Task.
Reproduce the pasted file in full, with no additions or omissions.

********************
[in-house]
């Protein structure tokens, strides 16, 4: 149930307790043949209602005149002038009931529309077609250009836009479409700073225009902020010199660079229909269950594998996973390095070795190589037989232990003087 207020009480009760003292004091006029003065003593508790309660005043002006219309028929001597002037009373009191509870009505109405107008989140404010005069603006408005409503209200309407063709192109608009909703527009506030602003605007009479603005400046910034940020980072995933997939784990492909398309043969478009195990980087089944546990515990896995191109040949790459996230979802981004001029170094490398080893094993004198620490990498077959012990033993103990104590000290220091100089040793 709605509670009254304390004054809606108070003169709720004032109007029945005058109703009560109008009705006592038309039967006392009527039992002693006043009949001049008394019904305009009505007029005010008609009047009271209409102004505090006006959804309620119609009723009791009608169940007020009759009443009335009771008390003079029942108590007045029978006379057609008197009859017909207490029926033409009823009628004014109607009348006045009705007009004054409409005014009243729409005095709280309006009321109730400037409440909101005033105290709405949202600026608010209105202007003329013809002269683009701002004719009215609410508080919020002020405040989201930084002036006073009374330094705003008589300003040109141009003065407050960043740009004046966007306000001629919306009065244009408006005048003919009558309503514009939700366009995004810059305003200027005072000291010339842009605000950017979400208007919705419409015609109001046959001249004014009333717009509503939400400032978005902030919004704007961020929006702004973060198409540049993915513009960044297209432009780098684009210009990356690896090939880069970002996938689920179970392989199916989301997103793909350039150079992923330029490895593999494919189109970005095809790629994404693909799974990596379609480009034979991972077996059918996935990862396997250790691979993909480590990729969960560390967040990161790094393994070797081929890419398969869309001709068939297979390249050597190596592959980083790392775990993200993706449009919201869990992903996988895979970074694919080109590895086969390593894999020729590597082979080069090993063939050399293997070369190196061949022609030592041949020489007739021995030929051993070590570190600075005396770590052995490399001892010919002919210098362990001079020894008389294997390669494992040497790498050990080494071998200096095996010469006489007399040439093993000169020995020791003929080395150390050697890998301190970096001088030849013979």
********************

[in-house]
């Protein structure tokens, strides 16, 4: 149930307790043949209602005149002038009931529309077609250009836009479409700073225009902020010199660079229909269950594998996973390095070795190589037989232990003087 207020009480009760003292004091006029003065003593508790309660005043002006219309028929001597002037009373009191509870009505109405107008989140404010005069603006408005409503209200309407063709192109608009909703527009506030602003605007009479603005400046910034940020980072995933997939784990492909398309043969478009195990980087089944546990515990896995191109040949790459996230979802981004001029170094490398080893094993004198620490990498077959012990033993103990104590000290220091100089040793 709605509670009254304390004054809606108070003169709720004032109007029945005058109703009560109008009705006592038309039967006392009527039992002693006043009949001049008394019904305009009505007029005010008609009047009271209409102004505090006006959804309620119609009723009791009608169940007020009759009443009335009771008390003079029942108590007045029978006379057609008197009859017909207490029926033409009823009628004014109607009348006045009705007009004054409409005014009243729409005095709280309006009321109730400037409440909101005033105290709405949202600026608010209105202007003329013809002269683009701002004719009215609410508080919020002020405040989201930084002036006073009374330094705003008589300003040109141009003065407050960043740009004046966007306000001629919306009065244009408006005048003919009558309503514009939700366009995004810059305003200027005072000291010339842009605000950017979400208007919705419409015609109001046959001249004014009333717009509503939400400032978005902030919004704007961020929006702004973060198409540049993915513009960044297209432009780098684009210009990356690896090939880069970002996938689920179970392989199916989301997103793909350039150079992923330029490895593999494919189109970005095809790629994404693909799974990596379609480009034979991972077996059918996935990862396997250790691979993909480590990729969960560390967040990161790094393994070797081929890419398969869309001709068939297979390249050597190596592959980083790392775990993200993706449009919201869990992903996988895979970074694919080109590895086969390593894999020729590597082979080069090993063939050399293997070369190196061949022609030592041949020489007739021995030929051993070590570190600075005396770590052995490399001892010919002919210098362990001079020894008389294997390669494992040497790498050990080494071998200096095996010469006489007399040439093993000169020995020791003929080395150390050697890998301190970096001088030849013979």